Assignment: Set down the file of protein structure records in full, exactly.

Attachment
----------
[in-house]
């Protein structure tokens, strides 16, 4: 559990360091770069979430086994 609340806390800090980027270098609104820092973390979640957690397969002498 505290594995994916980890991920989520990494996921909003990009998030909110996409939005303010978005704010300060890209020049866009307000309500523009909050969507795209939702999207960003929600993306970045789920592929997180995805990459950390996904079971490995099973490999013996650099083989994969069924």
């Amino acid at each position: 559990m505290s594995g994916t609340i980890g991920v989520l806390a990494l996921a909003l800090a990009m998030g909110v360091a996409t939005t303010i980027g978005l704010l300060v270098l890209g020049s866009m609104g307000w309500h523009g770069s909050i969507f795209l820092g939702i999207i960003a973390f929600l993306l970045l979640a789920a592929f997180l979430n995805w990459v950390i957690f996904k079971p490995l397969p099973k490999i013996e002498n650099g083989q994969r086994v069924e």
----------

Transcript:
[in-house]
């Protein structure tokens, strides 16, 4: 559990360091770069979430086994 609340806390800090980027270098609104820092973390979640957690397969002498 505290594995994916980890991920989520990494996921909003990009998030909110996409939005303010978005704010300060890209020049866009307000309500523009909050969507795209939702999207960003929600993306970045789920592929997180995805990459950390996904079971490995099973490999013996650099083989994969069924």
């Amino acid at each position: 559990m505290s594995g994916t609340i980890g991920v989520l806390a990494l996921a909003l800090a990009m998030g909110v360091a996409t939005t303010i980027g978005l704010l300060v270098l890209g020049s866009m609104g307000w309500h523009g770069s909050i969507f795209l820092g939702i999207i960003a973390f929600l993306l970045l979640a789920a592929f997180l979430n995805w990459v950390i957690f996904k079971p490995l397969p099973k490999i013996e002498n650099g083989q994969r086994v069924e």